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September eNews: Reader survey, new community well-being framework, and more!


New resource: 2018 Equity & Inclusion Lens Handbook

Image of the cover of the Equity and Inclusion Lens Handbook, featuring faces of diverse people

Equity is a core component of a healthy community. Using an equity lens when developing and implementing municipal planning, policy, and environmental design helps to ensure systemic barriers are removed or reduced, and better solutions are developed. Status of Women Canada and City of Ottawa partnered to produce the 2018 Equity and Inclusion Lens Handbook, a comprehensive guide that helps municipal staff and managers examine their planning, program development and delivery activities to ensure they are inclusive of the full diversity of residents. Browse the guidebook.


On PlanH.ca: Stories of healthy community success across BC

Laptop with the PlanH Community Stories page displayed.

Sometimes, it's easier to learn by example than by concept alone. Each year, the PlanH team selects a handful of success stories from its grant projects and shares them with the PlanH network, so we can learn from their ideas, challenges and innovations. Our Community Stories page includes an interactive map and dropdown search options so you can easily find stories of communities with similar assets and challenges to those in your own community. Our recent favourites include North Cowichan's work in social connectedness and cultural learning, and Vernon's approach to becoming a child and youth-friendly city.


Mountain bike program empowers youth, builds community

Screencap of Patrick Lucas speaking outside. From the short film Allies, about Lucas and Thomas Schoen's Aboriginal Youth Mountain Bike program.

Over the past half-decade, Patrick Lucas and Thomas Schoen have partnered with dozens of Indigenous communities in BC. Their goal is to get youth outside and involved in their communities by building mountain biking infrastructure and then using it. The project aims to reconnect youth with the land and encourage physical activity, but the pair has also learned some powerful lessons about reconciliation along the way. Lucas and Schoen's experience and reflections are captured in the short film AlliesView the film and learn more about the Aboriginal Youth Mountain Bike Program.

Community well-being: A framework for the design professions

Image of the 5 dimensions of community well-being and the 18 indicators.

How do planners, architects, and engineers quantify the impact of their design projects on communities? The Conference Board of Canada and DIALOG Design have released a framework that measures how design impacts community well-being. The group broke down five 'domains' of community well-being into 18 indicators—everything from mobility and integration to local economy—that provide hints as to the health of each of those domains.

"Our goal is to break [a project] down into manageable conversations,” said Gomez-Palacio in a recent interview. “It’s a methodology that allows us to come into any setting and host an informed conversation about meaningfully improving community well-being."

Download the 200-page Framework at the Conference Board of Canada's website (login/registration required).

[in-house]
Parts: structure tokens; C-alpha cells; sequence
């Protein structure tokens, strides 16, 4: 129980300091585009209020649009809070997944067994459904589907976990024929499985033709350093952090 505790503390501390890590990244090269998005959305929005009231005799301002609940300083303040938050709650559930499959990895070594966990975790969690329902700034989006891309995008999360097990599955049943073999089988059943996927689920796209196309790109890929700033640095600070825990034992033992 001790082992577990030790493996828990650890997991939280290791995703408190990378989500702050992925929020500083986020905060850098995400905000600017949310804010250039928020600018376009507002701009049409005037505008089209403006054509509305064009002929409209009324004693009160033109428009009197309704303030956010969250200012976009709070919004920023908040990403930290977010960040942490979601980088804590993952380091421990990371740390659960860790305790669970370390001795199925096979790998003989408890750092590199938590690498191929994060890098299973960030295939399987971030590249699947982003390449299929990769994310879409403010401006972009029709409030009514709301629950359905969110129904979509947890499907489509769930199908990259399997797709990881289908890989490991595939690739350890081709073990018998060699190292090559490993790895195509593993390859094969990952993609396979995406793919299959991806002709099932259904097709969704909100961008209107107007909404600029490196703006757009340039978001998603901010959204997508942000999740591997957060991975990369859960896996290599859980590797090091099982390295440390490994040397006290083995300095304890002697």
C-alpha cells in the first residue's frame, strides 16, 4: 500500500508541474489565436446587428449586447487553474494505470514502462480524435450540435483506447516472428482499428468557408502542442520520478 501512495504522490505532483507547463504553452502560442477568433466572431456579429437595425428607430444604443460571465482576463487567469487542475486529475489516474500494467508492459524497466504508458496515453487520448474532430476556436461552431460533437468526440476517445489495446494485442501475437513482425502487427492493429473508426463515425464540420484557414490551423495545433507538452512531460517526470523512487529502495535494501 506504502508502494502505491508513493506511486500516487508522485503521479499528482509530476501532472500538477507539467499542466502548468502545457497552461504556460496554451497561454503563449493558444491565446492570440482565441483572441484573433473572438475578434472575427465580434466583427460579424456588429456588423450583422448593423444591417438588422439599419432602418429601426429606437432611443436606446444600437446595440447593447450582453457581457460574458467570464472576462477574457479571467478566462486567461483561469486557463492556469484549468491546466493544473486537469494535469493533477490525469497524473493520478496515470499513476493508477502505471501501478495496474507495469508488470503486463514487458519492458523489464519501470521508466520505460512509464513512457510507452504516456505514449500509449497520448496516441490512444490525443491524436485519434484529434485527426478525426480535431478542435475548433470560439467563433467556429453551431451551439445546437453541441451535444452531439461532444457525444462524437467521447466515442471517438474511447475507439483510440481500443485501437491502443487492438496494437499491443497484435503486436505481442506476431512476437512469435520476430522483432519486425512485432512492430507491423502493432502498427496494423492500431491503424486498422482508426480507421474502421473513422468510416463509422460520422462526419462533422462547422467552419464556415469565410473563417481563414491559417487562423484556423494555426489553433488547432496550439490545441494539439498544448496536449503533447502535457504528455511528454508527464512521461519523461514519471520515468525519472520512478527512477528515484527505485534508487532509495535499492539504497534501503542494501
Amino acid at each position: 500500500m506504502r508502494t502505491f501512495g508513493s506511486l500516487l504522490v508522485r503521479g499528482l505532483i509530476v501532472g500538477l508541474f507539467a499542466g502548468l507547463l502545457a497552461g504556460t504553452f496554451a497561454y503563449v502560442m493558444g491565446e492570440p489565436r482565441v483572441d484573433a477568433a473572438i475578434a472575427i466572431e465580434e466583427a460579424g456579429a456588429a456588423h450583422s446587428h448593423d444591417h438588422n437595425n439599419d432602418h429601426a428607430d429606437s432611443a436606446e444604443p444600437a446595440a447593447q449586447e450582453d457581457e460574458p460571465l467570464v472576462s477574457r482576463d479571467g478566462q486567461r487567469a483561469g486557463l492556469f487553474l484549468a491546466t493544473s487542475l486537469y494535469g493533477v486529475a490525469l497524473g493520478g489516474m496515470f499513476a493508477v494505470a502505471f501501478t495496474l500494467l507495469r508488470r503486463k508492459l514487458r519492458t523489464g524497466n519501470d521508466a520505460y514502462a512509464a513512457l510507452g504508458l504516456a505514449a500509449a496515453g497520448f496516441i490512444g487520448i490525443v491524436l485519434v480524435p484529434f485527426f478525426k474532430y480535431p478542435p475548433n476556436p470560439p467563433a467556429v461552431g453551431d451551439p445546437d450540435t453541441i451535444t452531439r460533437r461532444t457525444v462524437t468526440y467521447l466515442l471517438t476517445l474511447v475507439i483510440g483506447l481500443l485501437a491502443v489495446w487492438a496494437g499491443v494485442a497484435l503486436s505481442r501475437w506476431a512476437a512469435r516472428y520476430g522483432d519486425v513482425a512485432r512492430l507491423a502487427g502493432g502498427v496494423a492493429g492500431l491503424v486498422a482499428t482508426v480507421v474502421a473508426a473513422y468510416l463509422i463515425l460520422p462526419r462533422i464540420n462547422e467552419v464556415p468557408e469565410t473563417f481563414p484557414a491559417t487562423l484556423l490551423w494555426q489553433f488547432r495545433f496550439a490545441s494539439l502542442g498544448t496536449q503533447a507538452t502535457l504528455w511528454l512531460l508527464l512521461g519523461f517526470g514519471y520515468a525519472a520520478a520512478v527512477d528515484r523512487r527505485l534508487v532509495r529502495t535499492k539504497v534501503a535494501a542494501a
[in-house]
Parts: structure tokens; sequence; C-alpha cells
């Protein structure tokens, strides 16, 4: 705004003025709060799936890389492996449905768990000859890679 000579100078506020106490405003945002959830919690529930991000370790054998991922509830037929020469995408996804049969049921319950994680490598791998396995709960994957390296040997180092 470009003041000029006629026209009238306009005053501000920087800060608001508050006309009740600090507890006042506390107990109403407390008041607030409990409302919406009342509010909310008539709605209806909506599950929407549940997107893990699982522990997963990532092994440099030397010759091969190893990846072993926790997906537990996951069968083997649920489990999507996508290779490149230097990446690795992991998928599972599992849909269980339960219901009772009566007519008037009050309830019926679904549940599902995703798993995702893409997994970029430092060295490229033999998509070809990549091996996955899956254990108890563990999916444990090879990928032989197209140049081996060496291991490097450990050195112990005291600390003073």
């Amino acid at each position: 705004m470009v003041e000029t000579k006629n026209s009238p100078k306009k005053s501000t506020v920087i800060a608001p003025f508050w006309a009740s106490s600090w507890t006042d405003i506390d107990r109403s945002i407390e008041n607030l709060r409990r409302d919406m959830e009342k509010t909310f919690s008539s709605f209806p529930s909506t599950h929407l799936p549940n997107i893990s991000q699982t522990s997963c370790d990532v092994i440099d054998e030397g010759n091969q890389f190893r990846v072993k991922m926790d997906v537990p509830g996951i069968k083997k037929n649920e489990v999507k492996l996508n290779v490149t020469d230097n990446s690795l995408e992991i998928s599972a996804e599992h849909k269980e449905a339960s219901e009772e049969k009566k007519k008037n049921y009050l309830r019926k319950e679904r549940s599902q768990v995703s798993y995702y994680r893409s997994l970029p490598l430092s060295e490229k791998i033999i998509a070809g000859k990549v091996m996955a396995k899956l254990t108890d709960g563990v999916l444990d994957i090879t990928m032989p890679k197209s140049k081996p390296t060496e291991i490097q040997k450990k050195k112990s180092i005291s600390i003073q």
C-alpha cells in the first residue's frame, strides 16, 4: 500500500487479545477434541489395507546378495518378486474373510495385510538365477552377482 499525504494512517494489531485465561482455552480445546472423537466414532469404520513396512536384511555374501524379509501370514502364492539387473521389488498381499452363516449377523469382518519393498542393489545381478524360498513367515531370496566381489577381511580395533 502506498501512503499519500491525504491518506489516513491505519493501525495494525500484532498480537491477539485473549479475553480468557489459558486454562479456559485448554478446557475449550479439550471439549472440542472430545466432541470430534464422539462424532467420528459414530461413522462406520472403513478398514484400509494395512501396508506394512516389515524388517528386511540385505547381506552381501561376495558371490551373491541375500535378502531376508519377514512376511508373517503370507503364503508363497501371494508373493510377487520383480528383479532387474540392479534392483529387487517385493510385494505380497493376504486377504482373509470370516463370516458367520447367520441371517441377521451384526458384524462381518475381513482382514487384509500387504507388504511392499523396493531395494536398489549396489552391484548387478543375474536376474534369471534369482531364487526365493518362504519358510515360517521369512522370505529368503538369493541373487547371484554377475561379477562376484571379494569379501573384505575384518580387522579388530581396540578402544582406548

Defining safety and inclusivity for public health

An over-the-shoulder view of a crowd as a presenter stands in front of them with a laptop.

One of our favourite events this summer was the Public Health Association of BC's Summer School, a two-day event bringing together public health researchers and practitioners to explore a particular focus area. This year's theme was Building Safe and Inclusive Communities, and with presentations ranging from cultural safety to the importance of risky play, the event did not disappoint. 

BC Healthy Communities' Community Facilitator, Shannon Clarke, attended the conference. Hear her highlights from the event and her top takeaways for public health practice moving forward.


We want to hear from you! Take our reader survey

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We hope you love hearing from us. Now, it's your turn. This month we're asking our readers to help us make the PlanH eNews even better by filling out our brief reader survey. Your input is vital in helping us make the content of this eNews as useful as possible. The survey will take approximately 3 minutes to complete. We need to hear your opinion. Take the survey now.

A man writes on a posterboard at a Vancouver public consultation event while a city staffer looks on.


Want to build better communities? Listen to them. That's the thesis of Morgan Vespa and Natalie Geddes, two members of the City of Winnipeg's Public Engagement department. Check out their webinar, courtesy of the Canadian Institute of Planners.


Cities Fit for Children logo: Two children play next to buildings and trees.


Local governments: looking for a way to demonstrate your community's commitment to children and youth? Be the next municipality to host Cities Fit for Children, a biennial summit that connects leaders in child and youth-friendly planning, policies, and partnerships across the province. Applications now open—find out more.

Children sit on grass and read a book together. Image from the cover of the NCCDH's 2013 report, guide to community engagement frameworks for action on the social determinants of health and health equity.



Community engagement and participatory practice are core principles for health promotion. Join the National Collaborating Centre for Determinants of Health and Health Promotion Canada on September 20 as they host a webinar that explores participatory health promotion practice as an approach to action on health equity.


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